This court has recently had occasion to apply that rule which allows third parties to attack a foreign divorce judgment on jurisdictional grounds. (See Matter of Lindgren, 293 N.Y. 18, 23; Urquhart v. Urquhart, 272 App. Div. 60, affd. 297 N.Y. 689; Senor v. Senor, 272 App. Div. 306, 312, affd. 297 N.Y. 800.) In connection with the application of that principle it should be said that the argument that a decree of divorce operates in rem and therefore must be wholly good or wholly bad, is met by a statement in Williams v. North Carolina (325 U.S. 226, supra, at p. 232): "Although it is now settled that a suit for divorce is not an ordinary adversary proceeding, it does not promote analysis, as was recently pointed out, to label divorce proceedings as actions in rem. Williams v. North Carolina, supra, at 297. [317 U.S. 287.] But insofar as a divorce decree partakes of some of the characteristics of a decree in rem, it is misleading to say that all the world is party to a proceeding in rem. See Brigham v. Fayerweather, 140 Mass. 411, 413, 5 N.E. 265, quoted in Tilt v. Kelsey, supra, at 52. [207 U.S. 43.] All the world is not party to a divorce proceeding. What is true is that all the world need not be present before a court granting the decree and yet it must be respected by the other forty-seven States provided and it is a big proviso the conditions for the exercise of power by the divorce-decreeing court are validly established whenever that judgment is elsewhere called into question. In short, the decree of divorce is a conclusive adjudication of everything except the jurisdictional facts upon which it is founded, and domicil is a jurisdictional fact. To permit the necessary finding of domicil by one State to foreclose all States in the protection of their social institutions would be intolerable."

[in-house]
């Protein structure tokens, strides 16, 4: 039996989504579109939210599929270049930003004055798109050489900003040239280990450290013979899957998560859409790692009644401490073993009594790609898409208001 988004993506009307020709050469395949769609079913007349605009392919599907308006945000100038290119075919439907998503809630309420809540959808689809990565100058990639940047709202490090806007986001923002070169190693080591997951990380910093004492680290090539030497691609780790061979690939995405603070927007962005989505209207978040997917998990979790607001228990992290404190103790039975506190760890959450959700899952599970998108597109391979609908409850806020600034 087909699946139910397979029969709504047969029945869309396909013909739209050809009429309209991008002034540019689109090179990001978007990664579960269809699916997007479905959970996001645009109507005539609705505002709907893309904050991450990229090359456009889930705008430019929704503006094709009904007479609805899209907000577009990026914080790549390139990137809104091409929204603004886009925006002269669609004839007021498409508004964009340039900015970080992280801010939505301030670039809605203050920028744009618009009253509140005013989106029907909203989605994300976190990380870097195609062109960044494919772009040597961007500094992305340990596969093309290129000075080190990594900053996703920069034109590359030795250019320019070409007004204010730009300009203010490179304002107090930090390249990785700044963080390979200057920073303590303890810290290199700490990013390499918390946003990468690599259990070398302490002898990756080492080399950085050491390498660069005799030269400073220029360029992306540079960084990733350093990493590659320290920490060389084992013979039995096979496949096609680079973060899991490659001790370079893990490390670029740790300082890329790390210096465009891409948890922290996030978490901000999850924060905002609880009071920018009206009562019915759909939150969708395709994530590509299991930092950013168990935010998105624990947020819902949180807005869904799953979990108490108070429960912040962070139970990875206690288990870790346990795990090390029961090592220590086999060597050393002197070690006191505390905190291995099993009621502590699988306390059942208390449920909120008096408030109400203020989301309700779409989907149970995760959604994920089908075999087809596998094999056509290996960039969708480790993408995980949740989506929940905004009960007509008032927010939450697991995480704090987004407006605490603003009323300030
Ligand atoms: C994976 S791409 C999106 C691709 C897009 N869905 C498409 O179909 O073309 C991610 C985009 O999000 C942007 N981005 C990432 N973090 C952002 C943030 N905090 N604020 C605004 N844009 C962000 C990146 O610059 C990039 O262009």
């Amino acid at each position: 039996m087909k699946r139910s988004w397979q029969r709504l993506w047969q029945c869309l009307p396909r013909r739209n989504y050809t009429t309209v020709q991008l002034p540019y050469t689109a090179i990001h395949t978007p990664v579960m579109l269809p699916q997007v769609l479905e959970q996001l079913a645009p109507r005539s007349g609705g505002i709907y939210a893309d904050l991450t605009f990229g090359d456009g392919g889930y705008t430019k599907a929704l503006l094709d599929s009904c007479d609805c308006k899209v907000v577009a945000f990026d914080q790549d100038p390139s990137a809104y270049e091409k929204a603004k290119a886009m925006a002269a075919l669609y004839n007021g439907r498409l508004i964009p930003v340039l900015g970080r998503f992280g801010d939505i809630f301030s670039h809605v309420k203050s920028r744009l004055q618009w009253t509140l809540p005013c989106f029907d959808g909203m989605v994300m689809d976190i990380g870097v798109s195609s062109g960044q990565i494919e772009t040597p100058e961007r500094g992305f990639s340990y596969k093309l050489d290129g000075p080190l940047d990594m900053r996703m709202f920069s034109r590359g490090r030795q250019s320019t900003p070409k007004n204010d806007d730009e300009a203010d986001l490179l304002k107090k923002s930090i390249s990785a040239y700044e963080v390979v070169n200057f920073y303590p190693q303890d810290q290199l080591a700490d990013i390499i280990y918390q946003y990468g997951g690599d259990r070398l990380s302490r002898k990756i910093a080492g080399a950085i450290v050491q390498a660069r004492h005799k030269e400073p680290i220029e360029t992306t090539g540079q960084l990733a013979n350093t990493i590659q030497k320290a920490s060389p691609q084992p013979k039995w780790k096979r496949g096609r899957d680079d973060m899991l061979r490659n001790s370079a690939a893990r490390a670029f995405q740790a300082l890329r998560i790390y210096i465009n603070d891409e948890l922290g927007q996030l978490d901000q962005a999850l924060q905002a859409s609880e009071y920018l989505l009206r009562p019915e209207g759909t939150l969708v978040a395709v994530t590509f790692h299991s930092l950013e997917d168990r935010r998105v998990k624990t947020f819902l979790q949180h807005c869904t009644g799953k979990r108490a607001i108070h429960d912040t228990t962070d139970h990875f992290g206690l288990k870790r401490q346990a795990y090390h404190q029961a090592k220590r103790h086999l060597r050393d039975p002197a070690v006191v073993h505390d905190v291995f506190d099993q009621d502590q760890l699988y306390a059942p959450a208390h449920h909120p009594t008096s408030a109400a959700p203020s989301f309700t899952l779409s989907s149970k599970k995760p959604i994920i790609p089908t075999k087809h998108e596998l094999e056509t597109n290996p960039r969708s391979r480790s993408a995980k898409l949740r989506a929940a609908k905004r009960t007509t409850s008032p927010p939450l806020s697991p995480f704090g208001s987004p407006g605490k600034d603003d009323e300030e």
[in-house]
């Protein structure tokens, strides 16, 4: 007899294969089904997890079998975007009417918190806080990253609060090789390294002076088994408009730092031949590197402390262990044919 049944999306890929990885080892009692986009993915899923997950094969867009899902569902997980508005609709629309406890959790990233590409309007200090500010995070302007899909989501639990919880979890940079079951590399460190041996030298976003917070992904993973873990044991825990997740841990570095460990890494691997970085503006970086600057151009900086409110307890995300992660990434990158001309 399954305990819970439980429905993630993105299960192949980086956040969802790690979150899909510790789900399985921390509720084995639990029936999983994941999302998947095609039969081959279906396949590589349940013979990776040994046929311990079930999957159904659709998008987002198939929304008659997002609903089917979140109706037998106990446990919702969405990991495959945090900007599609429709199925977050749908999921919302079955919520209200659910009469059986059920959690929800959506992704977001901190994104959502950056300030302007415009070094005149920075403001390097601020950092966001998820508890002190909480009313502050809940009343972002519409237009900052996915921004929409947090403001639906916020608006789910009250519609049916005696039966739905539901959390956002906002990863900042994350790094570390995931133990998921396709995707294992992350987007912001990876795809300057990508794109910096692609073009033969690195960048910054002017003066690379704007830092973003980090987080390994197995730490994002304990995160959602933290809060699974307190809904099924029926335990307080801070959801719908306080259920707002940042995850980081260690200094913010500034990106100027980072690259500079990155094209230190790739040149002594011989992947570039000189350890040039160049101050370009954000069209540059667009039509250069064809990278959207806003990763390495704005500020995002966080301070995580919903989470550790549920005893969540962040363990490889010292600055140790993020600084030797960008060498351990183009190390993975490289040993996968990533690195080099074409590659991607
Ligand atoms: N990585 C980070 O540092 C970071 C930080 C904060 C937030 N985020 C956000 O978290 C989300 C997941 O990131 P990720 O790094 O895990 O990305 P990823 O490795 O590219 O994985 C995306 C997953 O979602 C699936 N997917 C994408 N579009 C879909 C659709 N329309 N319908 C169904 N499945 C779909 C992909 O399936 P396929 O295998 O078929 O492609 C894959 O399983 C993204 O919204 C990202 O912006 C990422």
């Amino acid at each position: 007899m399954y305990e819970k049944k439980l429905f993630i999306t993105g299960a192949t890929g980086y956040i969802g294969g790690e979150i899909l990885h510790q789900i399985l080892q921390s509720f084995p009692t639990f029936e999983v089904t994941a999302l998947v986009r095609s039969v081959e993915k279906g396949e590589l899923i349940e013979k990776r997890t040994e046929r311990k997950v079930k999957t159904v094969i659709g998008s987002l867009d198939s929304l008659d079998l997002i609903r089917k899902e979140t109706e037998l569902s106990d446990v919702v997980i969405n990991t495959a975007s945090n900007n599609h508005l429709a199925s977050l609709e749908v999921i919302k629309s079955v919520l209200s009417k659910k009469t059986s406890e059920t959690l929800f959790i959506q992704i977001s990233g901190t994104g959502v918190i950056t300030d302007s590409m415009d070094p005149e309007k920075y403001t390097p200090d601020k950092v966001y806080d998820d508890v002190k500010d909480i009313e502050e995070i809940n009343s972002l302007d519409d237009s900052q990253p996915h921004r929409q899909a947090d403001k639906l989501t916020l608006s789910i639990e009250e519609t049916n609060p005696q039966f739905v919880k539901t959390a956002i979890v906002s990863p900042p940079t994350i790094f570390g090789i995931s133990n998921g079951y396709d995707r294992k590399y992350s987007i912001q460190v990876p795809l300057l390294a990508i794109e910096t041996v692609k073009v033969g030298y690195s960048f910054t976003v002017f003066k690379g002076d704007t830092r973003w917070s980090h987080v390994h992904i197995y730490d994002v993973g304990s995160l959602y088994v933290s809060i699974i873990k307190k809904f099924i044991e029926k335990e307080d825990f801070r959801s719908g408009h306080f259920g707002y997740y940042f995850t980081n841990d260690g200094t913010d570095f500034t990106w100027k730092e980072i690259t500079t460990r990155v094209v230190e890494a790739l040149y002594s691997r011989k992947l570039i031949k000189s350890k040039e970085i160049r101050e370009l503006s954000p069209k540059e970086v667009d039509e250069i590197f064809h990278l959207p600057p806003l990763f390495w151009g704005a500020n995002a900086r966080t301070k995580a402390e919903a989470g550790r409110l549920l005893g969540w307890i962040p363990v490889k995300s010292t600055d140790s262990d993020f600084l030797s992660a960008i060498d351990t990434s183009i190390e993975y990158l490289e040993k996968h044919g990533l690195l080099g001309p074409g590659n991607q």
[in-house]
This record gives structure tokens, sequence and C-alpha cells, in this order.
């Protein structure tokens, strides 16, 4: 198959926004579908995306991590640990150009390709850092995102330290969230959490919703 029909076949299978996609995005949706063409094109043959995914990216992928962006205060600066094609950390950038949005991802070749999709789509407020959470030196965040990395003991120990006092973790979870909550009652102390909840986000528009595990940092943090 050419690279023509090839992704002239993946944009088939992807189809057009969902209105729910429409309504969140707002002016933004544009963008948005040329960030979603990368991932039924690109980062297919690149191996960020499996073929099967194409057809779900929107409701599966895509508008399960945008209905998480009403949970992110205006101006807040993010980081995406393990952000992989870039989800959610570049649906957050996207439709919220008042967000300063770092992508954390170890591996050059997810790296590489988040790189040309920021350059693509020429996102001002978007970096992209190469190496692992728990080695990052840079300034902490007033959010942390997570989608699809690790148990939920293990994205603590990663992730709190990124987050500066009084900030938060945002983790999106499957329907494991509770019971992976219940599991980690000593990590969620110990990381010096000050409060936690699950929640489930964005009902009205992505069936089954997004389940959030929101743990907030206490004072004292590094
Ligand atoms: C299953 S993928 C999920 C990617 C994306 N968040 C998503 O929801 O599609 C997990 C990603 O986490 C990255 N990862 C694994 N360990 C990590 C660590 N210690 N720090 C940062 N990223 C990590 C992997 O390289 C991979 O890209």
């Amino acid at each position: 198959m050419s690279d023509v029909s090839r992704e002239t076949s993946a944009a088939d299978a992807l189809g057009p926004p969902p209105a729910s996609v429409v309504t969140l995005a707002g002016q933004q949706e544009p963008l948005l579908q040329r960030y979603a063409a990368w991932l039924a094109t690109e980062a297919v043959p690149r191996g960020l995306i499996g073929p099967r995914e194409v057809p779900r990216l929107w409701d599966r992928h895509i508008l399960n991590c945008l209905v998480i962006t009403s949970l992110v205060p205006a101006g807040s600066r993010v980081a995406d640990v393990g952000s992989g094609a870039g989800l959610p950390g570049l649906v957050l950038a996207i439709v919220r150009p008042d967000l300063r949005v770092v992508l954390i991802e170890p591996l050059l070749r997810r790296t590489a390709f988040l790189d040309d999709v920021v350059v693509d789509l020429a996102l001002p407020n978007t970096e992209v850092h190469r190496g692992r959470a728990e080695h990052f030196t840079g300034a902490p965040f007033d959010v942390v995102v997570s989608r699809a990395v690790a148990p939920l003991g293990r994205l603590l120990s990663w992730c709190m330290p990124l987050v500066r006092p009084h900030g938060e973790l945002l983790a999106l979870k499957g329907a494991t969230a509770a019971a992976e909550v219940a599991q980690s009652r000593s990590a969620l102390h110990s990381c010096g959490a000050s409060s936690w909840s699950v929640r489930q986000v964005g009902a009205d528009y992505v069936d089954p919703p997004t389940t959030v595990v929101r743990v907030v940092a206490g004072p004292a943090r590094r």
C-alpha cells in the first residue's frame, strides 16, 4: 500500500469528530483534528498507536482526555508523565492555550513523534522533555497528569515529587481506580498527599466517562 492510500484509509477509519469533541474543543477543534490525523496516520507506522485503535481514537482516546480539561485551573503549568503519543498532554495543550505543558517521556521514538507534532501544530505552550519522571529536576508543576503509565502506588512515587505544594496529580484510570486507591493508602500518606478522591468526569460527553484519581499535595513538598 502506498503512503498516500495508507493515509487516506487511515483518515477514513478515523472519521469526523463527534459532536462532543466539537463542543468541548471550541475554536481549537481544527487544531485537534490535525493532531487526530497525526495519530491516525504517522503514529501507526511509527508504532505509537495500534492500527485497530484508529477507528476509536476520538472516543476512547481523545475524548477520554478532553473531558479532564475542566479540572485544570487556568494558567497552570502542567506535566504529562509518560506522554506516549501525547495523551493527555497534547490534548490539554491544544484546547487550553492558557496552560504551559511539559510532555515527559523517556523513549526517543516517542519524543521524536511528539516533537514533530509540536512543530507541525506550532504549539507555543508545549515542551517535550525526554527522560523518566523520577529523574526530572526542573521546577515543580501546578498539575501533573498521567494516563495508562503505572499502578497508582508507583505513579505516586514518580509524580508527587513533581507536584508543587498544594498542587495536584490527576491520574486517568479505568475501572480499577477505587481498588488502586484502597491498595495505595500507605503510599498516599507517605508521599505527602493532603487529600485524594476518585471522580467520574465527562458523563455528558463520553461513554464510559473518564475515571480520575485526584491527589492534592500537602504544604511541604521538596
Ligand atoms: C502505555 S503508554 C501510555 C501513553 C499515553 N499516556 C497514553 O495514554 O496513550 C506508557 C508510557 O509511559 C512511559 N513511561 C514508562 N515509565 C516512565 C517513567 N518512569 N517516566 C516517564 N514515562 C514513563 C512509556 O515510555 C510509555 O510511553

Under the authority conferred by section 1 of article IV of the Federal Constitution, Congress has enacted that judgments "shall have the same full faith and credit in every court within the United States * * * as they have by law or usage in the courts of such State * * * from which they are taken." *20 (1 U. S. Stat. 122, now U. S. Code, tit. 28, § 1738.) That provision has been interpreted by the Supreme Court of the United States to mean "* * * that which has been adjudicated in one state" shall be "res judicata to the same extent in every other." (Emphasis supplied.) (Magnolia Petroleum Co. v. Hunt, 320 U.S. 430, 438.) Thus appears in statutory form a doctrine announced by Chief Justice MARSHALL in Hampton v. M'Connel (3 Wheat. [U. S.] 234, at p. 235), that "* * * the judgment of a state court should have the same credit, validity, and effect, in every other court in the United States, which it had in the state where it was pronounced, and that whatever pleas would be good to a suit thereon in such state, and none others, could be pleaded in any other court in the United States." That view survives today substantially intact. (Fauntleroy v. Lum, 210 U.S. 230, 236-237; Williams v. North Carolina, 317 U.S. 287, 293-294.)